Quiche.

The first time I made a quiche, I failed miserably. I had made a batch of mini pies in Korea, and had one pie shell left over, so I cracked an egg, threw in a few veggies and stuffed it in the oven. No milk/cream, no pre-baking the shell. It was a mess! The thing ballooned out of the pie shell and ended up looking like a prop out of a sci-fi movie. It still tasted alright, despite the dryness.

Fortunately, I decided to try again. This time around, I used a recipe that comes from Let’s Break Bread Together, the cookbook put together by the United Church of Canada.

I used the same pie dough from my previous entry on pies, making sure to pre-bake the shell for 8 minutes before I added in the egg and other ingredients. For some reason, the dough shrank a bit after the 8 minutes, so I ended up having to patch it. Next time I roll out the dough for quiche, I’ll make sure to take shrinkage into account.

Again, I don’t have the recipe book with me, but I think it goes something like this for the filling:

-1/4 cup green onion

-1 cup cooked shrimp, drained

-1/2 cup mozzarella cheese (I used jong belegen)

-1/8tsp black pepper

-3 eggs

-2 cups cream

-1/4 tsp salt

-1 tbsp dried tarragon

After the  shell has been pre-baked, spread the green onion and shrimp and cheese evenly on the pie dish. Beat the eggs, mix in the cream and add the tarragon and salt into the mixture, and then pour over the ingredients in the pie dish. Bake at 200°C for 30-40 minutes.

If the shell starts to dry out, wrap foil around the edges so that it doesn’t burn.

*          *           *

The quiche was an incredible success at dinner on Friday evening, and it disappeared pretty quickly once it hit the table. This prompted my decision to make two quiches the next day instead of just one. I made the shrimp quiche again, and I tried out a spinach quiche recipe from allrecipes.com, as I needed something for the vegetarians.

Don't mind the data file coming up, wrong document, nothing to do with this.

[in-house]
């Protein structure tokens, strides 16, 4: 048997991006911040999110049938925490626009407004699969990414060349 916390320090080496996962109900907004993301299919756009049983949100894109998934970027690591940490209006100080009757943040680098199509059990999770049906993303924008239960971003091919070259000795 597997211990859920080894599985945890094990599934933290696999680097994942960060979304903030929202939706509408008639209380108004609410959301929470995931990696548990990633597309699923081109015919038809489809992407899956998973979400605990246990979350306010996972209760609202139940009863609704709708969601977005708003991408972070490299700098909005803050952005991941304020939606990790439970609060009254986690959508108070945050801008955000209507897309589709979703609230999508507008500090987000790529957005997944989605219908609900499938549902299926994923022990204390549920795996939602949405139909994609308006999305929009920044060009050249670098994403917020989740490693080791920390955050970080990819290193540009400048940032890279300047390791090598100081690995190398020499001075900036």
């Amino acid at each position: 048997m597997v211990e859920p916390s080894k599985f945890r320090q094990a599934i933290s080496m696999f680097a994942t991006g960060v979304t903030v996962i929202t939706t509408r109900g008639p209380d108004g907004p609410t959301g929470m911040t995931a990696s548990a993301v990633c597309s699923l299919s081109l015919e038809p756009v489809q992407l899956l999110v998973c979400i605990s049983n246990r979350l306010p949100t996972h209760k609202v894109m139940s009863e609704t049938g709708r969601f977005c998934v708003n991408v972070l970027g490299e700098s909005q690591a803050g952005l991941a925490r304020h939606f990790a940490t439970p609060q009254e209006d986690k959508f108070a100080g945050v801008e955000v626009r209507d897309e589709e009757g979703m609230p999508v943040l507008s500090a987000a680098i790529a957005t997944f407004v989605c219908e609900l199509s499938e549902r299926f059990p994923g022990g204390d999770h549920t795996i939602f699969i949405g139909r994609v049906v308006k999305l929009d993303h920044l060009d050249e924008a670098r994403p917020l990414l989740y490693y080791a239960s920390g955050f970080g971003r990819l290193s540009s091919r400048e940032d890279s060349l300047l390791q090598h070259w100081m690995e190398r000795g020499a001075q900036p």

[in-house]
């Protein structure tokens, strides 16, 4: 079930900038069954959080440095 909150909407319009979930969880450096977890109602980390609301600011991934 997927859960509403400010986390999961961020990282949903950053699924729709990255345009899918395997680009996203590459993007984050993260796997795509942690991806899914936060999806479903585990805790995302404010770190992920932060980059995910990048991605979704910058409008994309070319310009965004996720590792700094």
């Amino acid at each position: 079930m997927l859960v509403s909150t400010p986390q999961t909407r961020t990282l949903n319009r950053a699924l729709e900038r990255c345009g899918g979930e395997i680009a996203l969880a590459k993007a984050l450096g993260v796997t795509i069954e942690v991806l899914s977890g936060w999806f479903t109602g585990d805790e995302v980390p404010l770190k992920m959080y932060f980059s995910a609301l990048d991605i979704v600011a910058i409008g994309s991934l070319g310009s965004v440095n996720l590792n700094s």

That recipe was not without its flaws–the original ingredient yield is enough for two quiches… thanks to the comments, I decided to halve the amount of ingredients from the get-go, and then for my cream/egg mixture, I just used the same one as I did in the shrimp quiche.

Despite all my adjustments, the quiche ended up having a lot of moisture–another common complaint about the recipe. It took me an extra 30 minutes with my quiche tented and on convection for it to dry out. If I make this is again, I might dry out my mushrooms beforehand or use slightly less cream, as it’s kind of hard to really get all the moisture out of spinach. Nevertheless, the quiche was a hit and by the time I got a chance to take a break from the kitchen, the quiche was gone…. marking the first time I’ve served something to others without trying it myself.

Conclusion: If you’re having a party or a brunch, quiche is a pretty cheap and easy way to fill people up. It’s a very versatile dish that can easily be adapted to suit a range of tastes and dietary requirements. People really love quiche! I will certainly be making quiche again in the future.

For now, I am off to Berlin! Going to finally try some curry wurst. I’ll see you all on Saturday.

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